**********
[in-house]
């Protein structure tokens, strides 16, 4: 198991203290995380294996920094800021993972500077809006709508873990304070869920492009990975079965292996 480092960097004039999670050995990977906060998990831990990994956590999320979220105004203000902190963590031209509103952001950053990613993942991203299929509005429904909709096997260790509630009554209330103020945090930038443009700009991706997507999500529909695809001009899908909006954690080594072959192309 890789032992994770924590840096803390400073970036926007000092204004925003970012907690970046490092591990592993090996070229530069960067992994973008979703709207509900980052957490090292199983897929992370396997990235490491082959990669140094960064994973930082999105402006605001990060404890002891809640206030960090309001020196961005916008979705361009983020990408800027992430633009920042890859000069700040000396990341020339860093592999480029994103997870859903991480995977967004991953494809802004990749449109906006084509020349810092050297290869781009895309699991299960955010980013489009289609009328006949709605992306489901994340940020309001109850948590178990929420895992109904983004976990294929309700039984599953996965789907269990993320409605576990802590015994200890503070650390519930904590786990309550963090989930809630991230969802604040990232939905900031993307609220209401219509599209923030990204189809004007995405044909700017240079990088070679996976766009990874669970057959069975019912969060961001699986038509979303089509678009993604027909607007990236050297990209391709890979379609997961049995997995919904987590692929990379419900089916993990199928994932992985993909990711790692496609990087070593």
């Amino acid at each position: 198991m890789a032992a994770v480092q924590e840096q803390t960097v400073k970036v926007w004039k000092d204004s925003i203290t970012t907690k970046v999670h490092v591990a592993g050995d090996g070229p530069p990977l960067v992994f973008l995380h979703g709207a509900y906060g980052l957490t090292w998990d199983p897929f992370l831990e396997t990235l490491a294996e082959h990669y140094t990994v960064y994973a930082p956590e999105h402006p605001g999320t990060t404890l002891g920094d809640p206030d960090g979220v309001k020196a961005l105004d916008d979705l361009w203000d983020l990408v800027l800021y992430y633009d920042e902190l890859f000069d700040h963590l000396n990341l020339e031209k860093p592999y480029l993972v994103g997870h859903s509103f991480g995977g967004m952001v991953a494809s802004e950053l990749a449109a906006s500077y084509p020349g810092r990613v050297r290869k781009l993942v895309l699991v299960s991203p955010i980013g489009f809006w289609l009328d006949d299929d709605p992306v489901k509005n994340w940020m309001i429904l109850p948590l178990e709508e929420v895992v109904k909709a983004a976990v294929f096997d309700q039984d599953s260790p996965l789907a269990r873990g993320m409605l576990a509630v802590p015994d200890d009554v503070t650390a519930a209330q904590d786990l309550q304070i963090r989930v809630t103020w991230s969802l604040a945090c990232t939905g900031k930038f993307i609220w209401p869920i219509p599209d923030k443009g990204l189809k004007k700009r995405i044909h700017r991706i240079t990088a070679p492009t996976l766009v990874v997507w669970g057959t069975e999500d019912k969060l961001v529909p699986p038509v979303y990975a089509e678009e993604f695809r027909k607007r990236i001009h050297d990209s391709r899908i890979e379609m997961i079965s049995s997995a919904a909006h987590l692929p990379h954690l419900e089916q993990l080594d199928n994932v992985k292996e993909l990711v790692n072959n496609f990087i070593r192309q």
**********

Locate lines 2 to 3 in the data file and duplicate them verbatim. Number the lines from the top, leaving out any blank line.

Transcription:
């Protein structure tokens, strides 16, 4: 198991203290995380294996920094800021993972500077809006709508873990304070869920492009990975079965292996 480092960097004039999670050995990977906060998990831990990994956590999320979220105004203000902190963590031209509103952001950053990613993942991203299929509005429904909709096997260790509630009554209330103020945090930038443009700009991706997507999500529909695809001009899908909006954690080594072959192309 890789032992994770924590840096803390400073970036926007000092204004925003970012907690970046490092591990592993090996070229530069960067992994973008979703709207509900980052957490090292199983897929992370396997990235490491082959990669140094960064994973930082999105402006605001990060404890002891809640206030960090309001020196961005916008979705361009983020990408800027992430633009920042890859000069700040000396990341020339860093592999480029994103997870859903991480995977967004991953494809802004990749449109906006084509020349810092050297290869781009895309699991299960955010980013489009289609009328006949709605992306489901994340940020309001109850948590178990929420895992109904983004976990294929309700039984599953996965789907269990993320409605576990802590015994200890503070650390519930904590786990309550963090989930809630991230969802604040990232939905900031993307609220209401219509599209923030990204189809004007995405044909700017240079990088070679996976766009990874669970057959069975019912969060961001699986038509979303089509678009993604027909607007990236050297990209391709890979379609997961049995997995919904987590692929990379419900089916993990199928994932992985993909990711790692496609990087070593």
């Amino acid at each position: 198991m890789a032992a994770v480092q924590e840096q803390t960097v400073k970036v926007w004039k000092d204004s925003i203290t970012t907690k970046v999670h490092v591990a592993g050995d090996g070229p530069p990977l960067v992994f973008l995380h979703g709207a509900y906060g980052l957490t090292w998990d199983p897929f992370l831990e396997t990235l490491a294996e082959h990669y140094t990994v960064y994973a930082p956590e999105h402006p605001g999320t990060t404890l002891g920094d809640p206030d960090g979220v309001k020196a961005l105004d916008d979705l361009w203000d983020l990408v800027l800021y992430y633009d920042e902190l890859f000069d700040h963590l000396n990341l020339e031209k860093p592999y480029l993972v994103g997870h859903s509103f991480g995977g967004m952001v991953a494809s802004e950053l990749a449109a906006s500077y084509p020349g810092r990613v050297r290869k781009l993942v895309l699991v299960s991203p955010i980013g489009f809006w289609l009328d006949d299929d709605p992306v489901k509005n994340w940020m309001i429904l109850p948590l178990e709508e929420v895992v109904k909709a983004a976990v294929f096997d309700q039984d599953s260790p996965l789907a269990r873990g993320m409605l576990a509630v802590p015994d200890d009554v503070t650390a519930a209330q904590d786990l309550q304070i963090r989930v809630t103020w991230s969802l604040a945090c990232t939905g900031k930038f993307i609220w209401p869920i219509p599209d923030k443009g990204l189809k004007k700009r995405i044909h700017r991706i240079t990088a070679p492009t996976l766009v990874v997507w669970g057959t069975e999500d019912k969060l961001v529909p699986p038509v979303y990975a089509e678009e993604f695809r027909k607007r990236i001009h050297d990209s391709r899908i890979e379609m997961i079965s049995s997995a919904a909006h987590l692929p990379h954690l419900e089916q993990l080594d199928n994932v992985k292996e993909l990711v790692n072959n496609f990087i070593r192309q």